Utility sputter chamber  utility_sputter_chamber  The Utility Sputter is a RF sputtering system that was built in house. It contains a single three inch RF sputtering gun. The system is employed primarily for exploratory studies of newer materials or device fabrications.   TOP OF PAGE



Cluster tool chambers  cluster_tool_chamber  The computer controlled multi-chamber cassette cluster tool system was designed and built by MV Systems. The system is equipped with 7 modular process zones (MPZs) having ports for Spectroscopic Ellipsometers and one load lock (LL) around a central isolation and transfer zone (ITZ). There are 4 Plasma-enhanced chemical vapor deposition (PECVD) chambers, 2 dual cathode sputter chambers, 1 sputter chamber with mapping ellipsometer and a load lock for the entry and exit of the substrate carrier with the option of preheating / degassing. The system can be used for the deposition of thin film semiconductor materials and devices on rigid and flexible substrates and collecting real time data with the help of ellipsometers. Currently RF sputtering chambers are equipped with metal, ZnO and ITO targets whereas, PECVD chambers can be used for intrinsic, n-type and p-type amorphous/nano-crystalline silicon. The system also includes: pumping, electronics cabinet, computer and gas manifold. The high vacuum pumping and the process gas pumping of MPZs are provided via turbo molecular pumps backed by rotary vane pumps. The system can be partially operated locally via the control panel on the electronics rack or via the computer interface in manual, semi-auto or fully automatic modes. The system is comprised of proper disposal of toxic/pyrophoric gases as well as Emergency gas off system.  TOP OF PAGE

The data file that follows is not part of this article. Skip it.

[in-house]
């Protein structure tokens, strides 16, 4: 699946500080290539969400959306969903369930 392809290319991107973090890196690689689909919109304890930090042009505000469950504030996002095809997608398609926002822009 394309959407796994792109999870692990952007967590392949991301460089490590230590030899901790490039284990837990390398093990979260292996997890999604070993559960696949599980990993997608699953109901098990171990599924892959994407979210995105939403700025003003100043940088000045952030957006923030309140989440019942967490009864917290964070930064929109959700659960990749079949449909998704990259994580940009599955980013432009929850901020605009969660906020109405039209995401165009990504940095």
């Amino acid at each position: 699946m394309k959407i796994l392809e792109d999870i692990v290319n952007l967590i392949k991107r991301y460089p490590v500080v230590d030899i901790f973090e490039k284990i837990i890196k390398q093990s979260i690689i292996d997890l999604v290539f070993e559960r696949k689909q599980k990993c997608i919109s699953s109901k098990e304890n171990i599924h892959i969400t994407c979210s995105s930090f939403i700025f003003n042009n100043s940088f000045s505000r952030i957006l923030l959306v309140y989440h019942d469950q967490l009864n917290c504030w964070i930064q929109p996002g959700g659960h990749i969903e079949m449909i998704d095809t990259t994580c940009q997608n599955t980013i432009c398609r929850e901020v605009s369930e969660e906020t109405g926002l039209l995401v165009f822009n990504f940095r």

RF/DC Magnetron Sputtering Utility System  other_lesker  The Lesker system is a four target sputtering system equipped with a rotatable sample mount, MKS Multi-Gas Controller for sputtering gasses and a helium cooled CTI -Cryogenics Cryo-Torr High Vacuum Pump. At the moment, targets for Indium Tin Oxide, Indium Oxide and Molybdenum are installed. Extensive testing has been done with the ITO and Mo targets, and plans have been made for modifications to the system that would allow for IR heating and temperature control of a substrate.  TOP OF PAGE



AJA Co-evaporation Systems  AJA  The AJA Co-evaporation System uses vacuum growth method to deposit CZTSe film. It is built with five different Luxel heating sources for the deposition of elemental Cu, Zn, Sn, Se. This system is capable to grow the film on 6” X 6” substrate using rotating substrate holder. The optical crystal monitor controlled by IC6 is generally used for thickness calibration. However, an electron impact emission spectroscopy (EIES) can also be used for flux measurement.  TOP OF PAGE



Spray deposition system  spray_deposition_system  The ultrasonic spray deposition is a method of solution processing of inorganic and hybrid materials for electronics and photonics. It can be used to low-cost preparation of materials for solar cells, transistors, and other devices, due to the possibility of reducing costs of producing various high-quality thin-film or structured materials (organic, inorganic or hybrid) at relatively low temperatures. Thin films can be deposited in air or in a controlled environment such as nitrogen. The deposition process is well controlled using software and circuitry developed in-house. In our lab, the system is mainly used for carbon single wall nanotube (SWNT) films and Cu chalcogenide thin films (CIGS/CZTS), but it can also deposit other films, such as CdS, In2S3, ZnS, ZnO and SnOx.  TOP OF PAGE